10-17-2009, 03:18 AM
| || |
wow learned soooooooo much about lighting there, LOVE that thread that was linked kudos!!!
makes me want to let the rest of the forum know about this great info. totally made my decision up between a walmart fixture and a coralife fixture (goin with the walmart fixture).
just want toi get some clarification from you guys about a a few quotes i found It is the amount of light you use that determines just about everything else for the tank. If you have X watts per gallon for a standard geometry tank, that dictates that you need to use pressurized CO2 and good fertilizing. If you want to do without the CO2 you need to reduce the light to Y watts per gallon maximum. If you decide to use Excel, you can go a bit higher than Y watts per gallon, but not up to X watts per gallon.
This is because it is light that drives the growth rate of the plants, and it is that growth rate that dictates the concentrations of nutrients that you need to keep in the water, including a carbon source. When you have more light intensity than you have nutrients available to support, you don't get the healthy growing plants that are needed to discourage algae from starting to grow.
If 2 watts per gallon dictates using CO2, then if you don't use CO2 you need to reduce the light intensity. Does all of that make any sense?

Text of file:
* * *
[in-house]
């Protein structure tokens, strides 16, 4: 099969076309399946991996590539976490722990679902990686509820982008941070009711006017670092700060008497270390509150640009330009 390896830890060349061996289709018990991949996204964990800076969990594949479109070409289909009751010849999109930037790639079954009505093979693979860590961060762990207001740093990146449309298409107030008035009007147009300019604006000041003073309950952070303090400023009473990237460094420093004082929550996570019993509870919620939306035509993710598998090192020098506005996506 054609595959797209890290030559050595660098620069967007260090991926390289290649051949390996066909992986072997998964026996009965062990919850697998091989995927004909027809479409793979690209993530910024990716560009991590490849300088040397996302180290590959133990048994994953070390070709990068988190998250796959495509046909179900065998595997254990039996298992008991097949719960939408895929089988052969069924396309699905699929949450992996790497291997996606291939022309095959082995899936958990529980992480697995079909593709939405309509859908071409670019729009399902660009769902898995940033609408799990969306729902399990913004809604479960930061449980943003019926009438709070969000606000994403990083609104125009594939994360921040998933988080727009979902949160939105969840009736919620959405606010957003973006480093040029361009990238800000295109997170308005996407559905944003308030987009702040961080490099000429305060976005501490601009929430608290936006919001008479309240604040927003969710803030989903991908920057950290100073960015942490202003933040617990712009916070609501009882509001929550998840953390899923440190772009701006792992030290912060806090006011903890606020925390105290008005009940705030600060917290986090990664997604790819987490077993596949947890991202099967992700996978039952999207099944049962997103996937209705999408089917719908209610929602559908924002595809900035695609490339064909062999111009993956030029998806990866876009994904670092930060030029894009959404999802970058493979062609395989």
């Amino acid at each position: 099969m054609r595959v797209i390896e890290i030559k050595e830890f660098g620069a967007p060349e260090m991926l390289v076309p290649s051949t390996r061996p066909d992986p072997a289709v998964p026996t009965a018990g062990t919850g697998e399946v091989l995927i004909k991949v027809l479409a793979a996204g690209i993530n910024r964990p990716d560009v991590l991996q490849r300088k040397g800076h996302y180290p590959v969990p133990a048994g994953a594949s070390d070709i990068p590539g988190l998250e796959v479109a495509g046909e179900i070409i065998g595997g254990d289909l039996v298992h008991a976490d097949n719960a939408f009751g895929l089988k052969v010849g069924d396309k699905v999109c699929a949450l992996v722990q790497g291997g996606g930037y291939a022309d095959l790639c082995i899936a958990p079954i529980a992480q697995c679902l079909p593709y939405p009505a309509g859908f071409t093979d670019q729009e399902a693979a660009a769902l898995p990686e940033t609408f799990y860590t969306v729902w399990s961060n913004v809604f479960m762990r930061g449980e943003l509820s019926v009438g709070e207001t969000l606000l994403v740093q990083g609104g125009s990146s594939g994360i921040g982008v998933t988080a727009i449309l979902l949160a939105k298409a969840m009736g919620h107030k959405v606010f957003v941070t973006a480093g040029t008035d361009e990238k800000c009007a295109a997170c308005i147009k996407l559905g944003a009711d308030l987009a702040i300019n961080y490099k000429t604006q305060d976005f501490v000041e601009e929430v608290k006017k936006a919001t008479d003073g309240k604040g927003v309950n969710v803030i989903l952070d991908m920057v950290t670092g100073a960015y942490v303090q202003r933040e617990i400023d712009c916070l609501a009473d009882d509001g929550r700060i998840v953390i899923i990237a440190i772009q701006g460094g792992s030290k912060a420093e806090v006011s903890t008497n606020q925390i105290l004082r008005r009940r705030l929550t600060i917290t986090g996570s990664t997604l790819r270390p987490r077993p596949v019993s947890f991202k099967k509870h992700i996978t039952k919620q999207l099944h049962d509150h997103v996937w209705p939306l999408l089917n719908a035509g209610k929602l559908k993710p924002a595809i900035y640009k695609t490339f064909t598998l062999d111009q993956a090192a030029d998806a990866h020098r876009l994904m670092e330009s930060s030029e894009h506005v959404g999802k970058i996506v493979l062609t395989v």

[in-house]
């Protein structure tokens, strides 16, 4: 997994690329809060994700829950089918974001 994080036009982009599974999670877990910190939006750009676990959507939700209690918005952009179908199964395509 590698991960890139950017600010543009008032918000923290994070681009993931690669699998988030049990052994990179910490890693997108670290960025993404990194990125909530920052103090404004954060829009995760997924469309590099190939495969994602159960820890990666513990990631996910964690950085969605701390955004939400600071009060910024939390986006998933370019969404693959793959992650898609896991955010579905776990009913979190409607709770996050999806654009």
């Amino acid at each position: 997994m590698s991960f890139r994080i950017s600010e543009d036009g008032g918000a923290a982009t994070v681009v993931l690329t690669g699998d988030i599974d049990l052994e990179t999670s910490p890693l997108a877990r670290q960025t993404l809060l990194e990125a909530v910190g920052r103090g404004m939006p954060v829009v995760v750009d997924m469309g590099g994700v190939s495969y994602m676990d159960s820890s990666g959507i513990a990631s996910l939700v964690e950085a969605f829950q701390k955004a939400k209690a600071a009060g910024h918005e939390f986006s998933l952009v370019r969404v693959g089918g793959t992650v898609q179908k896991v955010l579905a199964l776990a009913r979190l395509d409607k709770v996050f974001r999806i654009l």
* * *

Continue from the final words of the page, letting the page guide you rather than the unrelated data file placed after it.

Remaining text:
A contrary viewpoint is that you can acclimate the plants to grow well with lower levels of nutrients for a given amount of light, but you have to be willing to suffer through some algae problems as they acclimate. I haven't tried this, but those who like the leaner fertilizing methods, like PPS or Pfertz, insist it works well.
this means i can get high light plants not based on kelven but wattage, then with a tank that measeures x you cnnont exceed y wattage or you will need co2 to balance everything?
then one more here
As far as what was said about the K rating not mattering, it's more a choice of aesthetic color choice by yourself, not growth of plants.
Then the normal cheap cool FL's work as well as the designer bulb color mixes if growth is the variable measured.
Aesthetics you can measure in other, more social scientific methods.
But as far as growth, they are in fact the same as far as the studies that have been comparing the two.
So pick a bulb that has a nice appealing color to your eyes/your senses.
But do not fall for the claim about better growth, less algae and the rest........
If you want real pretty reds, just buy Tom Barr's "Red Plant Paint" and get a brush. I gar-untee it'll make your plants red
and this means i dont need any fancy setup to grow high light plants and just reinforces the case that you could even use regular house lights then as long as you have enough wattage? (that quote was actually taken from tom barr himself)
Last edited by MoneyMitch; 10-17-2009 at 03:30 AM..